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EVGA 8800GTS 640MB (w/112SPs) SSC Edition Review

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SKYMTL

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EVGA 8800GTS 640MB (w/112SPs) SSC Edition Review





Manufacturer Product Page: EVGA | e-Geforce 8800 SSC Edition
Product Number: 640-P2-N829-A1
Availability: Now
Warranty: Lifetime
Price: Click here to compare price



Intro

Just last week the entire graphics card market was shaken to its core with the release of the 8800GT. With glowing reviews and a price / performance ratio which proved to be through the roof, the card promptly sold out across the world. With increasing demand and virtually nonexistent stock replenishment, many potential customers of the 8800GT have been left high and dry with seemingly no alternative in sight. Unfortunately, with stock shortages the prices of the 8800GT have skyrocketed to over $300 at some online retailers in the US and Canada. So, where are potential customers supposed to turn? Luckily EVGA has provided somewhat of an answer: the 8800GTS 640MB SSC Edition.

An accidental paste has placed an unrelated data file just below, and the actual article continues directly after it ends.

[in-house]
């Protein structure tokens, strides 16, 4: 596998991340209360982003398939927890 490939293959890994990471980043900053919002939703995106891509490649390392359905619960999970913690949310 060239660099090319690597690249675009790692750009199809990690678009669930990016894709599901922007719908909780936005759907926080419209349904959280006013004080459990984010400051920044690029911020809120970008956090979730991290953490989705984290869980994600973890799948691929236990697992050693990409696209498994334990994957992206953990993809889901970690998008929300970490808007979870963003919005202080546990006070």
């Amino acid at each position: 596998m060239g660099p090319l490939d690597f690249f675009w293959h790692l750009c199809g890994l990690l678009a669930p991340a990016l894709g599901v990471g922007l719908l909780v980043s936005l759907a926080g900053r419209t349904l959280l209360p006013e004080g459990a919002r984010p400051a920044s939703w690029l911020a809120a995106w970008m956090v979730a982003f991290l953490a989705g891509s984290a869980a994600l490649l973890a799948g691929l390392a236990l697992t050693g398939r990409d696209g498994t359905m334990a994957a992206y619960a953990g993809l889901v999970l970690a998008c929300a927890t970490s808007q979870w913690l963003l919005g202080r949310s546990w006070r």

With all the hoopla flying around the 8800GT, the release of EVGA’s new SSC Edition has gone almost completely under the radar. This is a shame because at about $375CAD it could present a potential alternative to customers left out in the cold by the lack of 8800GT stock. With it, you get EVGA’s legendary Lifetime Warranty, Step-Up program and second-to-none customer service. Yet, if this card fails to perform up to the standards of the 8800GT it will be doomed to infamy as an “also ran” in the graphics card performance wars.



EVGA_8800GT_Main.jpg
 
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Gav

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The Stage is Set...sort of

The Stage is Set…sort of